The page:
**EDIT**: Your edit clarifies you are interested in *Best-First Search*, and not *BFS*.

**Best-First Search is actually an informed algorithm**, which expands the most promising node first. Very similar to the well known A* algorithm (actually A* is a specific best-first search algorithm).

**Dijkstra is uninformed algorithm** - it should be used when you have no knowledge on the graph, and cannot estimate the distance from each node to the target.

Note that A* (which is a s best-first search) decays into Dijkstra's algorithm when you use heuristic function `h(v) = 0`

for each `v`

.

In addition, **Best First Search is not optimal** [not guaranteed to find the shortest path], and also A*, if you do not use an admissible heuristic function, while Dijkstra's algorithm is always optimal, since it does not relay on any heuristic.

**Conclusion**: Best-First Search should be prefered over dijkstra when you have some knowledge on the graph, and can estimate a distance from target. If you don't - an uninformed Best-First Search that uses `h(v) = 0`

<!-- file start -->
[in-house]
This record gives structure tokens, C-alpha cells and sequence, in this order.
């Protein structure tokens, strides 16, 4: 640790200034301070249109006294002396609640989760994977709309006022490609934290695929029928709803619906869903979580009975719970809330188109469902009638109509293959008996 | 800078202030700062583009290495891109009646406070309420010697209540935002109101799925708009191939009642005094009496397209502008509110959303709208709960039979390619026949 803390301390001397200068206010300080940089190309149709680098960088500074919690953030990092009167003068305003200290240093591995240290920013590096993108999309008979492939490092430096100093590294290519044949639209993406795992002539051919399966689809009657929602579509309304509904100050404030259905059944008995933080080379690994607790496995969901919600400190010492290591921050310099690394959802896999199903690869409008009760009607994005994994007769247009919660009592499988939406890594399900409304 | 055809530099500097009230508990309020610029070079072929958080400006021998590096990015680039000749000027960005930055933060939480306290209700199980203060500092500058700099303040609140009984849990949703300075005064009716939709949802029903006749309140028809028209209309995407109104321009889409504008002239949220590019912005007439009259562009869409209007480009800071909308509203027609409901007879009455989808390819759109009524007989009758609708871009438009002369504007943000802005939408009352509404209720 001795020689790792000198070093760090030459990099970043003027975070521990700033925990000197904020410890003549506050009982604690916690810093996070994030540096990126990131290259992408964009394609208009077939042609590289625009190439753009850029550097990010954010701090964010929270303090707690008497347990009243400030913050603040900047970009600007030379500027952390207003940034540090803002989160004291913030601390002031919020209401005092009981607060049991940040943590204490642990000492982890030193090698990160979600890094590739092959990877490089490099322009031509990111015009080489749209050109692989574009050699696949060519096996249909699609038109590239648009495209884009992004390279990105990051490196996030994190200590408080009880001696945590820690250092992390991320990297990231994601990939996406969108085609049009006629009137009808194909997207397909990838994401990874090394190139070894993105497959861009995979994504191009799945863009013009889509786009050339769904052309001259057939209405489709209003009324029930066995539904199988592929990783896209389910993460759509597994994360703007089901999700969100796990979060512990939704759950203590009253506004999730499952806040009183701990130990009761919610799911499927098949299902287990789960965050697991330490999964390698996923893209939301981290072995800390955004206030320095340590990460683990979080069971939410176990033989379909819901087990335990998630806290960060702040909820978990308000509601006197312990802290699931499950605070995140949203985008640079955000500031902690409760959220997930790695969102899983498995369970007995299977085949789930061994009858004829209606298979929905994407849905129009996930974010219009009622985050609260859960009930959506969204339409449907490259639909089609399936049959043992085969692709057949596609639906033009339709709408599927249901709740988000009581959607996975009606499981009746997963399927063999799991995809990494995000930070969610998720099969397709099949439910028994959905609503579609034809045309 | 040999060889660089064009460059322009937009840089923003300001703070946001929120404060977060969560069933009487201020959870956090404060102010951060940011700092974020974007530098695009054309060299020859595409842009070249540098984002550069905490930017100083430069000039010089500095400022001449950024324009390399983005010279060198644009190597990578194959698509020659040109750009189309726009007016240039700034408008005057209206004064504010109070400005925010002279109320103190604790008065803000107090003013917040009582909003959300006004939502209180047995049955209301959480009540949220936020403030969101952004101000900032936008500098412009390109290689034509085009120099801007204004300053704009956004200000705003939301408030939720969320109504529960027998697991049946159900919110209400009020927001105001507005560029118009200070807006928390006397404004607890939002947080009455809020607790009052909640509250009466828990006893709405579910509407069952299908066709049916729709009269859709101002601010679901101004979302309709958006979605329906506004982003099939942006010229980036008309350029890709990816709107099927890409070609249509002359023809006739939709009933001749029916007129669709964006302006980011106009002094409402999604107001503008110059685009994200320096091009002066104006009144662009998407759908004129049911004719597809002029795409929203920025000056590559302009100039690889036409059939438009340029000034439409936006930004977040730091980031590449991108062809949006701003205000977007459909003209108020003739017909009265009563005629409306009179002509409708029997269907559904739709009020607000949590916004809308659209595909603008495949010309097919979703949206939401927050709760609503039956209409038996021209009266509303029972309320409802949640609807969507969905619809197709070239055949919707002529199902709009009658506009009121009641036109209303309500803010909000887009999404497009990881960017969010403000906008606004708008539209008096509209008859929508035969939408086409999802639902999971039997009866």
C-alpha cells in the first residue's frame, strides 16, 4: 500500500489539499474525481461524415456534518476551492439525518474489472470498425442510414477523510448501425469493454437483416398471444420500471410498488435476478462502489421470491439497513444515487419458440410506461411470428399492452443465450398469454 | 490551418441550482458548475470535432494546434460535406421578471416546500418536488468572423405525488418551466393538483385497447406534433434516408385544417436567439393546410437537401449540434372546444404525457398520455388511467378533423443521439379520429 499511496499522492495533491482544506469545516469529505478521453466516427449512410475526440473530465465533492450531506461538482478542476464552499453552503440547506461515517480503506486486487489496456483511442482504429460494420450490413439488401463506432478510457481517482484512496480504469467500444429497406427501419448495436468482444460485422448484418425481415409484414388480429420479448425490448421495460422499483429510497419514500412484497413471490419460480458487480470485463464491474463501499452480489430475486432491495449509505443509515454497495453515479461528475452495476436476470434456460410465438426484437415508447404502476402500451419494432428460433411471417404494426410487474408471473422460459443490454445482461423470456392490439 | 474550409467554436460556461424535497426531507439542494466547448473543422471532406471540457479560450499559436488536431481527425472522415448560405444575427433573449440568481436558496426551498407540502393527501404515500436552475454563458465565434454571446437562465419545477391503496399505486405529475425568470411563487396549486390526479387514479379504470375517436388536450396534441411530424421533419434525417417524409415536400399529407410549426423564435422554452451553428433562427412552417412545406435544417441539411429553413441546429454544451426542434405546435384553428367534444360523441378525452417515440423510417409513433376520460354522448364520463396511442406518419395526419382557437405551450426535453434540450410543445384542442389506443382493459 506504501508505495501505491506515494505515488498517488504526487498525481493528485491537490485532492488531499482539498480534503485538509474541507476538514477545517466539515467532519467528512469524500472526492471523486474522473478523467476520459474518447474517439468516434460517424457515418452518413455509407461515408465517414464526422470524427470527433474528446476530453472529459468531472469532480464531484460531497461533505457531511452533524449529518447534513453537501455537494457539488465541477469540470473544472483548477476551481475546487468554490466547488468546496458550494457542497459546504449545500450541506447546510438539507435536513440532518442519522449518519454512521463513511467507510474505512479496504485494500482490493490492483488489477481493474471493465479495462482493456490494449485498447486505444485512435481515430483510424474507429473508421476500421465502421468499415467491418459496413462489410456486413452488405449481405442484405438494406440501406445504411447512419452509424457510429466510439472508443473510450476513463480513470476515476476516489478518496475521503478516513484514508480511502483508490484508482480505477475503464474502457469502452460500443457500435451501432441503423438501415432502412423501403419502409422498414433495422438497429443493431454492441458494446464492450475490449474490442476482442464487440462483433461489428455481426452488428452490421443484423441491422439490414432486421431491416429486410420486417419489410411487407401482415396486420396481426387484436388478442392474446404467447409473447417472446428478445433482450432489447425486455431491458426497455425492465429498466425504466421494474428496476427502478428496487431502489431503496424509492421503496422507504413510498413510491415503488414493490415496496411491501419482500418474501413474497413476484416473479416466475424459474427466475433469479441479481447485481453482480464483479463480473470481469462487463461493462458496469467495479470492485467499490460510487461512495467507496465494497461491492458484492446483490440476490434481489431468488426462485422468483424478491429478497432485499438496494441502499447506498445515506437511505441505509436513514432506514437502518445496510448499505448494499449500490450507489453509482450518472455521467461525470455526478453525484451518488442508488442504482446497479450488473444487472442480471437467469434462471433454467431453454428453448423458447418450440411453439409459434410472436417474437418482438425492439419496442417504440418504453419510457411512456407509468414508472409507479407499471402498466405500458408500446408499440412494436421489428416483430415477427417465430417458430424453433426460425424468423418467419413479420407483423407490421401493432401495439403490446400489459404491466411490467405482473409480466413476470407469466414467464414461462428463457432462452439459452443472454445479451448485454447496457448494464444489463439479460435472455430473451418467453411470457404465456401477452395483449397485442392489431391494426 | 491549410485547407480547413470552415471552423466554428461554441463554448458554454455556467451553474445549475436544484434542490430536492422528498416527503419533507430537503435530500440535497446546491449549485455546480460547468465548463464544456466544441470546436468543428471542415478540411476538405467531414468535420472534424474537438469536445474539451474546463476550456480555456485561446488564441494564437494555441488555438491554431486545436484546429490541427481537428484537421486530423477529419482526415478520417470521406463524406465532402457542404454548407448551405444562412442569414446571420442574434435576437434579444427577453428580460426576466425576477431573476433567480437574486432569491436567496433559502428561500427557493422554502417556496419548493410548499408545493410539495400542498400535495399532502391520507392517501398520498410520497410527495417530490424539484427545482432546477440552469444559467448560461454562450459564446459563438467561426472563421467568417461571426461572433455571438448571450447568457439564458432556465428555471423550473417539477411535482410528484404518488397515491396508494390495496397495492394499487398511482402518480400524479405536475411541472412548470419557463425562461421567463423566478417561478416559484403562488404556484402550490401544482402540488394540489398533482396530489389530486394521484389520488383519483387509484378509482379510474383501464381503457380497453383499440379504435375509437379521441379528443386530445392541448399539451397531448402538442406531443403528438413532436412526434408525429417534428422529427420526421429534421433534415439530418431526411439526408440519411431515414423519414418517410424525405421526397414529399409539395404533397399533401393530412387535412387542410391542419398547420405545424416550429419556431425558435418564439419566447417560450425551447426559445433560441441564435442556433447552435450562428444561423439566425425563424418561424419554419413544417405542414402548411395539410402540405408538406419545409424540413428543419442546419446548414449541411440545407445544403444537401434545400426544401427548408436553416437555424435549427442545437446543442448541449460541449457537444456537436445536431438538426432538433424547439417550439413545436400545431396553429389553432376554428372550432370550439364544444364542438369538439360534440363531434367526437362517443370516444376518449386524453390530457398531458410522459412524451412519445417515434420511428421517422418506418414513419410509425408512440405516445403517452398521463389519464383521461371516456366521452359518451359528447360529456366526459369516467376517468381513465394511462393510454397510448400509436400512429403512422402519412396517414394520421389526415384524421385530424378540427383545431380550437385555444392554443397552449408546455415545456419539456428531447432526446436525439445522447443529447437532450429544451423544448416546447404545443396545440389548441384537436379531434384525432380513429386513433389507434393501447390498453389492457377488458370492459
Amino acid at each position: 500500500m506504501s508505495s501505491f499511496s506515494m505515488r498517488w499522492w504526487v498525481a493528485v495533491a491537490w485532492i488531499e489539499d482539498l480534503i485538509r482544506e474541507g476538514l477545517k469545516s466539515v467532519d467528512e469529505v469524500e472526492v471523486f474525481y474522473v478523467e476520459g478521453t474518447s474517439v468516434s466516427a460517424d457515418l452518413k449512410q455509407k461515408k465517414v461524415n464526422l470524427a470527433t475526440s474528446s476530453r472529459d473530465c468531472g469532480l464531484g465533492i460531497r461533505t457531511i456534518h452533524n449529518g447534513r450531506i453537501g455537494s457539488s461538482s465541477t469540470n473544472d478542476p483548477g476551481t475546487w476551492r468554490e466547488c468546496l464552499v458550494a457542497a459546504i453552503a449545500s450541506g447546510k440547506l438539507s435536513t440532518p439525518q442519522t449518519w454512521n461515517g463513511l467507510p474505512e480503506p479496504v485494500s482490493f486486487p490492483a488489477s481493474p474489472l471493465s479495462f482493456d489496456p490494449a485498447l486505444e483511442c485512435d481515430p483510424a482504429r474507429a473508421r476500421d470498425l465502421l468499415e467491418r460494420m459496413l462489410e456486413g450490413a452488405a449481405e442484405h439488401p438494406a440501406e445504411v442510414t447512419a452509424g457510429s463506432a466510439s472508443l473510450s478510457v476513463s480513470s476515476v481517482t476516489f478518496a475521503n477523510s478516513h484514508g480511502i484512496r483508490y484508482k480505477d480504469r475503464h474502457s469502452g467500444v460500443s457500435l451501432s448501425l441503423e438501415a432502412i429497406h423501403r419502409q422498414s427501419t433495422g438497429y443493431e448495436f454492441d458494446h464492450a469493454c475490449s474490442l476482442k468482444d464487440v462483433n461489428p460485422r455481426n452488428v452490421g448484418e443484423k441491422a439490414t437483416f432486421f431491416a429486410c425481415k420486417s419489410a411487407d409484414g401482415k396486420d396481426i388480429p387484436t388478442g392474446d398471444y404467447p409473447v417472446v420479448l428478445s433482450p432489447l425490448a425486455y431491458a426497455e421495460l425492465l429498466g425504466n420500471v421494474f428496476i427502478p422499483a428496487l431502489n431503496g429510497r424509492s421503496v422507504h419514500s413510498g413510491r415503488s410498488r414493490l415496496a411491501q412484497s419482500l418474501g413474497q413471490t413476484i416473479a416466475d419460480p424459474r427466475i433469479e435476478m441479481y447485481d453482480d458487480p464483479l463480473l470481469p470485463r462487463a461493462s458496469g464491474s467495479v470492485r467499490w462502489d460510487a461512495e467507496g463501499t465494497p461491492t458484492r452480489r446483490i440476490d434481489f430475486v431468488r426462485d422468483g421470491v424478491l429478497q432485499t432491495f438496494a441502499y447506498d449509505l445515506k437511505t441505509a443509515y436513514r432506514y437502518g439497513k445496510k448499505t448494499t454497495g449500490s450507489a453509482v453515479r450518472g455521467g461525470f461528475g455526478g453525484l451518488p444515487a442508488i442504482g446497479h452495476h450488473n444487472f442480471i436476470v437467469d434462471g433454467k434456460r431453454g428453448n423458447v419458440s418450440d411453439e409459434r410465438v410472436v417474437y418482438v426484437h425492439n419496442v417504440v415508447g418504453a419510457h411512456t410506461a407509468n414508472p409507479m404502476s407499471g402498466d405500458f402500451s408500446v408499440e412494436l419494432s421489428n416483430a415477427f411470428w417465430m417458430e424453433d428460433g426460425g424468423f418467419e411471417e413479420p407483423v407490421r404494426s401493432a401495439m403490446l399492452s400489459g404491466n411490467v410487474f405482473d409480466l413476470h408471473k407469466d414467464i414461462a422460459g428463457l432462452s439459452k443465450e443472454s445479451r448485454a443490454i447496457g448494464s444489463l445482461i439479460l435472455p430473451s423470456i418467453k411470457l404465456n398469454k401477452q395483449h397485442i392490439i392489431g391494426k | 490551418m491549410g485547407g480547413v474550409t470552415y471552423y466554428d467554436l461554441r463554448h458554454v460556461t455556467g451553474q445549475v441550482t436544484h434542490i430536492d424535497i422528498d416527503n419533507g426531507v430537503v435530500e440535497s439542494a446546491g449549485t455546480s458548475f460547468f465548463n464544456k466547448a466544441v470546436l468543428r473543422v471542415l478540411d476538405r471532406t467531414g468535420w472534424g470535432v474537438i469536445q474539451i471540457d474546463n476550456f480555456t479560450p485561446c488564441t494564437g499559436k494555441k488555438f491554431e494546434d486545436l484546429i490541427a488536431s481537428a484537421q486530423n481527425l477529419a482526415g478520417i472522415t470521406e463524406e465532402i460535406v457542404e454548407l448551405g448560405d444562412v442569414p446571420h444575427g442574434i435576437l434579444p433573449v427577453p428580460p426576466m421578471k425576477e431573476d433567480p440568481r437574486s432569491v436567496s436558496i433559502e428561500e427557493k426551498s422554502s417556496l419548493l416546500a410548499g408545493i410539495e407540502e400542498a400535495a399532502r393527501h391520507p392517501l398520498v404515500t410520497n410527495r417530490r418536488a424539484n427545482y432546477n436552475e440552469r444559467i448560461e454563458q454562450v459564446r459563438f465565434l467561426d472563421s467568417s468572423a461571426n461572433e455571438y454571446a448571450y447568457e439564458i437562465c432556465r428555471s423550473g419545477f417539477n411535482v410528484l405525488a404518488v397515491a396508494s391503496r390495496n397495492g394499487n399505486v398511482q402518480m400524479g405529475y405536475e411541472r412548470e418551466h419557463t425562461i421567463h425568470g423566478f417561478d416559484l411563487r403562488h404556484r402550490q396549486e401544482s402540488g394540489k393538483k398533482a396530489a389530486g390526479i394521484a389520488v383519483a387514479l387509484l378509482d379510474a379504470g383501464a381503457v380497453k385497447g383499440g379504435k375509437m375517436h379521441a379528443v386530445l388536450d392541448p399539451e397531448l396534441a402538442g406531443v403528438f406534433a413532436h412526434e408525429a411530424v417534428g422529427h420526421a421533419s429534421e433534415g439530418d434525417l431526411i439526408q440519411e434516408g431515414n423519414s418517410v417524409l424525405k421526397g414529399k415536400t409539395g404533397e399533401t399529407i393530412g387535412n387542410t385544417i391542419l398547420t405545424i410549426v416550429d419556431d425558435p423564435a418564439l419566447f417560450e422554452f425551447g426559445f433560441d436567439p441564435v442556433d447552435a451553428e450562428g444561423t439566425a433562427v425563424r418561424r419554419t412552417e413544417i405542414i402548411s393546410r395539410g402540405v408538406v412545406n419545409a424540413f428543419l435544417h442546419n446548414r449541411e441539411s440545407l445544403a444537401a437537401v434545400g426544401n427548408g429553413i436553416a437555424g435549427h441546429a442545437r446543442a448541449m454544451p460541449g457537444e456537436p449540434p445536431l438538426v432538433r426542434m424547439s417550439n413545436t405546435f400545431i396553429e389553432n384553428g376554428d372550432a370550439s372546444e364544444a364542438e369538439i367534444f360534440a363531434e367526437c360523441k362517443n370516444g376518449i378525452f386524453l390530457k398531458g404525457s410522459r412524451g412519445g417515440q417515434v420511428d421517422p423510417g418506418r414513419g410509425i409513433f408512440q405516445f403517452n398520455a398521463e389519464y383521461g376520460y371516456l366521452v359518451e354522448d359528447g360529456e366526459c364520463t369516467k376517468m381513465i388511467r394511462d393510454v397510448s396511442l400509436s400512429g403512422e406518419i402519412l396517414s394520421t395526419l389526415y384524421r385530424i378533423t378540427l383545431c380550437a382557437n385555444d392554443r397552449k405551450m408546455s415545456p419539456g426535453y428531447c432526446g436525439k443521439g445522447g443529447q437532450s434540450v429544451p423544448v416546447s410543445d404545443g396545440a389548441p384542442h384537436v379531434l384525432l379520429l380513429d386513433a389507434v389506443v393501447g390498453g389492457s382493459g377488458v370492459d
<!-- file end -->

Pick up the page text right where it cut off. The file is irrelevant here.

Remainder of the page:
, and relays only on already explored vertices, decays into Dijkstra's algorithm.

Also, if optimality is important - Dijkstra's Algorithm always fit, while a best-first search algorithm (A* specifically) can be used only if an appropriate heuristic function is available.

**Original answer - answering why to chose Dijkstra over BFS:**

BFS fails when it comes to **weighted graphs**.

**Example:**

```
A
/ \
1 5
/ \
B----1----C
```

In here: `w(A,B) = w(B,C) = 1, w(A,C) = 5`

.

BFS from A will return `A->C`

as the shortest path, but for the weighted graph, it is a path of weight 5!!! while the shortest path is of weight 2: `A->B->C`

.

Dijkstra's algorithm will not make this mistake, and return the shortest weighted path.

**If your graph is unweighted - BFS is both optimal and complete** - and should usually be prefered over dijkstra - both because it is simpler and faster (at least asymptotically speaking).